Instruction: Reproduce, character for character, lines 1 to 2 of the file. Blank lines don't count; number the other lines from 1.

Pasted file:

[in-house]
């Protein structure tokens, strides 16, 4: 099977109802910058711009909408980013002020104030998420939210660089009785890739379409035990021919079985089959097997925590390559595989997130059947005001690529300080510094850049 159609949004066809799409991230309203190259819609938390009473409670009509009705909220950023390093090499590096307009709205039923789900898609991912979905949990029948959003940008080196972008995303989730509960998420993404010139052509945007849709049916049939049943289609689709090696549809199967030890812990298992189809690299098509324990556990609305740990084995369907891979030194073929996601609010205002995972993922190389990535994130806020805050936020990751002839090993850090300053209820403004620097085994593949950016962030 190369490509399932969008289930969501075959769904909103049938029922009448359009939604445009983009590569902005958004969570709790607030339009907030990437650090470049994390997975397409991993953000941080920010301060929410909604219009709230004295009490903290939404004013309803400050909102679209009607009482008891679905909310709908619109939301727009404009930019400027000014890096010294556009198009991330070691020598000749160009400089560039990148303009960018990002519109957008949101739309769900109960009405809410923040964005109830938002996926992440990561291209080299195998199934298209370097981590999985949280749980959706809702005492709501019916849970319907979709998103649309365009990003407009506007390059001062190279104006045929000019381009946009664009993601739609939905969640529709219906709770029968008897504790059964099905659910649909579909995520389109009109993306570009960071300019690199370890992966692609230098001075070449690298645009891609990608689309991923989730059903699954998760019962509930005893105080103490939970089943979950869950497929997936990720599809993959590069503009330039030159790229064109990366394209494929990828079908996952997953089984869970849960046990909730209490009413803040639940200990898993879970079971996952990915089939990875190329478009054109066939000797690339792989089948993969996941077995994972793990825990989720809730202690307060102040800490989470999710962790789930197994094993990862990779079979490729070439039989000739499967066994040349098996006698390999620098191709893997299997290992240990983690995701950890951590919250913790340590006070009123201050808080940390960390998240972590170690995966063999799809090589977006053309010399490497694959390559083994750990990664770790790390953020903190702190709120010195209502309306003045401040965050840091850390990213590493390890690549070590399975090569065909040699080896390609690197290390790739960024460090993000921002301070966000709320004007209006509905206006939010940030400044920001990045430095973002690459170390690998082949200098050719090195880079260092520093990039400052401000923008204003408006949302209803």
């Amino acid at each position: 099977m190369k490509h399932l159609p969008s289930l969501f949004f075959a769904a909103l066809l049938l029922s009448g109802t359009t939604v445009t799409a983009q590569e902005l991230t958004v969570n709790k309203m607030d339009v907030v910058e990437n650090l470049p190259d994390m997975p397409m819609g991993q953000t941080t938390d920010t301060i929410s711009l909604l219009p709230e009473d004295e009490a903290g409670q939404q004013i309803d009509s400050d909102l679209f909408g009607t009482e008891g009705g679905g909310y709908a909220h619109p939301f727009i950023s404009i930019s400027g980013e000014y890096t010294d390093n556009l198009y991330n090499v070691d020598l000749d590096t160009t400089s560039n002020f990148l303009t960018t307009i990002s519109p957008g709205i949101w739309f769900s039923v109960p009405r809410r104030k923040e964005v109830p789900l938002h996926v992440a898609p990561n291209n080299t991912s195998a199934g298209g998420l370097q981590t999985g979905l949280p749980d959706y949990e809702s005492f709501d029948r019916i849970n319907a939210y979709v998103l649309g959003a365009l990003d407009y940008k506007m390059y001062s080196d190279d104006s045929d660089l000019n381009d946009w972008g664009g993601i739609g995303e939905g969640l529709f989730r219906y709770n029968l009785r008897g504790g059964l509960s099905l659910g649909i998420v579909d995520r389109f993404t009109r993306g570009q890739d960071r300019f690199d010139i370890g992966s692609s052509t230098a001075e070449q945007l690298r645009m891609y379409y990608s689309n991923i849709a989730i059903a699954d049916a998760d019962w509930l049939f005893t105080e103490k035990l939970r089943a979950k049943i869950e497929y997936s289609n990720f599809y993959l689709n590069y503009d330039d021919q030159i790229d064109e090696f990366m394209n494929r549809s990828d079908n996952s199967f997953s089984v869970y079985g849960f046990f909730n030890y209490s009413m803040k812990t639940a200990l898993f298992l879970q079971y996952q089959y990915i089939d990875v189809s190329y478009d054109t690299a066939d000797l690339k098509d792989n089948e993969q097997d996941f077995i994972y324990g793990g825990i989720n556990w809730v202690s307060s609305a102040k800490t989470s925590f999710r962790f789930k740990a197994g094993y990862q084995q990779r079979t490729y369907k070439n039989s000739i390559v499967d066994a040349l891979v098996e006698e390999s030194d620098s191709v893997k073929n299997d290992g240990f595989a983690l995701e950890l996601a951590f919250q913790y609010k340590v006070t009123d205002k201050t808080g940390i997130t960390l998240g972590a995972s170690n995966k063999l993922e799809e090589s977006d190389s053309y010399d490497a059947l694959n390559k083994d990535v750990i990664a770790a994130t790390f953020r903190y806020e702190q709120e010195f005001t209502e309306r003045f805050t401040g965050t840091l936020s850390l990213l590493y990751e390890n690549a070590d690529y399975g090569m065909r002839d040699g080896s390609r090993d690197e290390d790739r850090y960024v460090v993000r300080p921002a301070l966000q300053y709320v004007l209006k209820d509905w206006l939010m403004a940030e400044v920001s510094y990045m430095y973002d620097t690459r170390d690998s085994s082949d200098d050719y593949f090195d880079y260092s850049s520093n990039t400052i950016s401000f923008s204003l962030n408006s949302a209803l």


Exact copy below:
[in-house]
């Protein structure tokens, strides 16, 4: 099977109802910058711009909408980013002020104030998420939210660089009785890739379409035990021919079985089959097997925590390559595989997130059947005001690529300080510094850049 159609949004066809799409991230309203190259819609938390009473409670009509009705909220950023390093090499590096307009709205039923789900898609991912979905949990029948959003940008080196972008995303989730509960998420993404010139052509945007849709049916049939049943289609689709090696549809199967030890812990298992189809690299098509324990556990609305740990084995369907891979030194073929996601609010205002995972993922190389990535994130806020805050936020990751002839090993850090300053209820403004620097085994593949950016962030 190369490509399932969008289930969501075959769904909103049938029922009448359009939604445009983009590569902005958004969570709790607030339009907030990437650090470049994390997975397409991993953000941080920010301060929410909604219009709230004295009490903290939404004013309803400050909102679209009607009482008891679905909310709908619109939301727009404009930019400027000014890096010294556009198009991330070691020598000749160009400089560039990148303009960018990002519109957008949101739309769900109960009405809410923040964005109830938002996926992440990561291209080299195998199934298209370097981590999985949280749980959706809702005492709501019916849970319907979709998103649309365009990003407009506007390059001062190279104006045929000019381009946009664009993601739609939905969640529709219906709770029968008897504790059964099905659910649909579909995520389109009109993306570009960071300019690199370890992966692609230098001075070449690298645009891609990608689309991923989730059903699954998760019962509930005893105080103490939970089943979950869950497929997936990720599809993959590069503009330039030159790229064109990366394209494929990828079908996952997953089984869970849960046990909730209490009413803040639940200990898993879970079971996952990915089939990875190329478009054109066939000797690339792989089948993969996941077995994972793990825990989720809730202690307060102040800490989470999710962790789930197994094993990862990779079979490729070439039989000739499967066994040349098996006698390999620098191709893997299997290992240990983690995701950890951590919250913790340590006070009123201050808080940390960390998240972590170690995966063999799809090589977006053309010399490497694959390559083994750990990664770790790390953020903190702190709120010195209502309306003045401040965050840091850390990213590493390890690549070590399975090569065909040699080896390609690197290390790739960024460090993000921002301070966000709320004007209006509905206006939010940030400044920001990045430095973002690459170390690998082949200098050719090195880079260092520093990039400052401000923008204003408006949302209803």